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Laurent Pernot University of Strasbourg The word rhetoric comes from the Greek rhкtorikк, which means the art of speaking. In its full sense, the word rhetoric covers both the theory and the practice of speech. It is defined as the art of persuasion.
Rhetoric was developed in Greece, at Athens above all, during the classical era (fifth and fourth centuries bce). Subsequently, the elements put in place were never forgotten. They constituted a platform for the later history of rhetoric, not only during antiquity but right up until the modern era of European and American history.
The Athenian oratorical practice spread within a democratic context. By law, parties were obliged to plead their cause personally, without being represented by a lawyer. In politics, the main organ was the Assembly of people, who exercised the executive power. Added to that were the ceremonial speeches made on occasions such as national funerals and religious feast days, as well as ambassadorial speeches and all sorts of private conferences. Such a system supposed an effective commitment from the citizens. It was a question of making oneself heard in large crowds, in acoustically uncomfortable conditions, and with a view to real and immediate consequences.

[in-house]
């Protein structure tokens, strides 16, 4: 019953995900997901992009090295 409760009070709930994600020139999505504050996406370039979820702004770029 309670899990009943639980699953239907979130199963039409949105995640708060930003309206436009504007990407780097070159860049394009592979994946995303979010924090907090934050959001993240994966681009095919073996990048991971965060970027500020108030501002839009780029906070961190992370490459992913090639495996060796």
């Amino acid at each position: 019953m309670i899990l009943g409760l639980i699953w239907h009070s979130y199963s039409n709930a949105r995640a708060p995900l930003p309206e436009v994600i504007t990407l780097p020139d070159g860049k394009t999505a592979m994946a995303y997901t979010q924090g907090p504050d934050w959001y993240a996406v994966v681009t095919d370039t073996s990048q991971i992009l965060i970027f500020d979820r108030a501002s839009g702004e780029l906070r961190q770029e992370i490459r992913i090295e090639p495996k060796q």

Oratorical practice relied on a vigorous teaching, which included theoretical lessons, case studies, the learning of exemplar speeches assigned by the master, practical composition exercises on real or fictional subjects, and verbal sparring matches between students, as well as gesture and voice training. The most important theoretical treatise is the Rhetoric by Aristotle (around 360–325 bce), which draws a distinction between two main forms of persuasion: logical persuasion through intellectual demonstration and moral persuasion through psychological means.
- Pernot, L. (2005). Rhetoric in antiquity, trans. W. E. Higgins. Washington, DC: Catholic University of America Press.
- Vickers, B. (1988). In defence of rhetoric. Oxford: Clarendon Press.